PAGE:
How much time should kids be allowed to spend online?
Screen time is really important to young people. After all, it’s a huge part of their social life. Just as kids of the 1970s and 80s would spend hours hogging the family landline, kids of today are spending that time chatting online.
But being a digi-savvy parent means having a chat about screen time, and setting a few expectations.
Things to discuss include:
- how long they’re allowed on the device, and when (eg after homework and jobs are done)
- what kind of websites they can visit
- which games they’re allowed to play
- and how much money they can spend on things like texts, calls, downloads and apps.
Work the rules out together, and you’ll have a better chance of everyone sticking to them. Consider putting a digital agreement in place when your child gets new a device.
Managing screen time: how much is too much?
Young people seem to be spending hours on the internet, their mobiles and games consoles. So it can be difficult to know what’s okay, and how much is too much.
There is no golden rule or magic formula – some experts say two hours a day should be the maximum, others say it depends on what your child is actually doing online.
If your child is doing well in school, playing sport or other online hobbies, has friends, and seems happy and healthy, you probably have the balance about right.
“”“For those that say boys can’t multitask, they have not seen my son use Facebook, text friends and watch TV all at the same time. I am very aware of the importance of limiting his screen time to bring balance to his life and to encourage other activities. I also have to be clear that TV and games on his phone are included in his allocated screen time, rather than on top of his screen time. We have drawn up an agreement which has been a really useful ally and it means that if he wants more screen time there is a process in place for him to earn that.” – Zane
Setting and enforcing time limits is never easy – especially when you add teenage emotions into the mix! But part of being a digi-parent is being able to enforce rules despite any negative reaction you might receive.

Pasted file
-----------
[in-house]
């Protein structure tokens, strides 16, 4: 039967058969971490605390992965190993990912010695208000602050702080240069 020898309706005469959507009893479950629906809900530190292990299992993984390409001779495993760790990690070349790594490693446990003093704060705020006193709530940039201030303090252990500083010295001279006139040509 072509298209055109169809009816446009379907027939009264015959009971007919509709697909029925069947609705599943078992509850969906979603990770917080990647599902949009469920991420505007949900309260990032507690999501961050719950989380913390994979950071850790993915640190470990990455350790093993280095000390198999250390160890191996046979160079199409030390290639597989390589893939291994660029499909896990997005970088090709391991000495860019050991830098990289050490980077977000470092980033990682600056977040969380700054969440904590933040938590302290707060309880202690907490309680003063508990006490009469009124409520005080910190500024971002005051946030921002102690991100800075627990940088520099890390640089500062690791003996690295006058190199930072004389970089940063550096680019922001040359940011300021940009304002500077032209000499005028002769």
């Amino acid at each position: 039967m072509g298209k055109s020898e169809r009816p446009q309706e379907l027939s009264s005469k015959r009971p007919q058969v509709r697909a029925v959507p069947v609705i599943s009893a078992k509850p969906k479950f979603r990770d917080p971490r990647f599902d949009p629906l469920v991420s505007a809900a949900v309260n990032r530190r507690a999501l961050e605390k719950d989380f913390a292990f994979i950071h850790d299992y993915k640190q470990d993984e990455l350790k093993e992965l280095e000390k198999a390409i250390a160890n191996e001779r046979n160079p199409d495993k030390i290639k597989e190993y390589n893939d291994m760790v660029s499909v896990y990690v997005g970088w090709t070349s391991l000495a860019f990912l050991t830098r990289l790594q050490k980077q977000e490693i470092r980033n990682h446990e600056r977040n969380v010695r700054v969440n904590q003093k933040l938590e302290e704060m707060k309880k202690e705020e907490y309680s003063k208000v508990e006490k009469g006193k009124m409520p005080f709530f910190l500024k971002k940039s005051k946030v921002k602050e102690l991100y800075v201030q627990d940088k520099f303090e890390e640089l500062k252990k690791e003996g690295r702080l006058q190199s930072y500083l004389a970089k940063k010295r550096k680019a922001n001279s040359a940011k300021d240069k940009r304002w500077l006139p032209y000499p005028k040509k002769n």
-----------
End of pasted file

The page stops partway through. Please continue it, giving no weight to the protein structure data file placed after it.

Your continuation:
Here’s Dave from The Parenting Place with some tips to help manage screen time in your house.
7 simple ways to keep screen time in check:
- Pay attention to how much time your child spends online and what they are doing. Is it increasing rapidly or interfering with their offline life?
- Remember the rules apply to you too, Mum and Dad! Don’t be checking your email over dinner if you’ve told the kids no texting at the table. Kids are sensitive to hypocrisy.
- Recognise any underlying problems that may be supporting internet addiction. Is your child feeling left out at school or going through distress in another area of their life? They could be using the internet to cope.
- Modify the time your child spends online step by step. Make a commitment to turn off devices at the same time each night, or instigate a family ‘charging basket’ where devices have to sleep at night. You could also set limits on using electronic devices until after chores are completed.
- Organise offline activities and opportunities to balance out time in front of a screen.
- Get support from partners and other family members. The more face-to-face relationships your child enjoys, the less they will need to turn to the internet for social interaction. Find common interest groups such as a sports team, music class or club.
- Try using a digi agreement to put some guidelines in place.
Obsessive internet use.
Are you really concerned about your child’s internet use? According to leading US psychiatrist Dr Jerald Block, there are four signs that could point to obsessive internet use:
- Excessive use – losing track of time or neglecting to eat or sleep.
- Withdrawal – e.g. feelings of anger, tension or depression.
- Tolerance – wanting a better computer or more hours online.
- Negative repercussions – e.g. arguments, lies, isolation and tiredness.
Don’t panic if your teenager is showing some or all of these signs. They are probably being a normal teenager. Talk to your teenager to find out whats going on.
You can seek help here.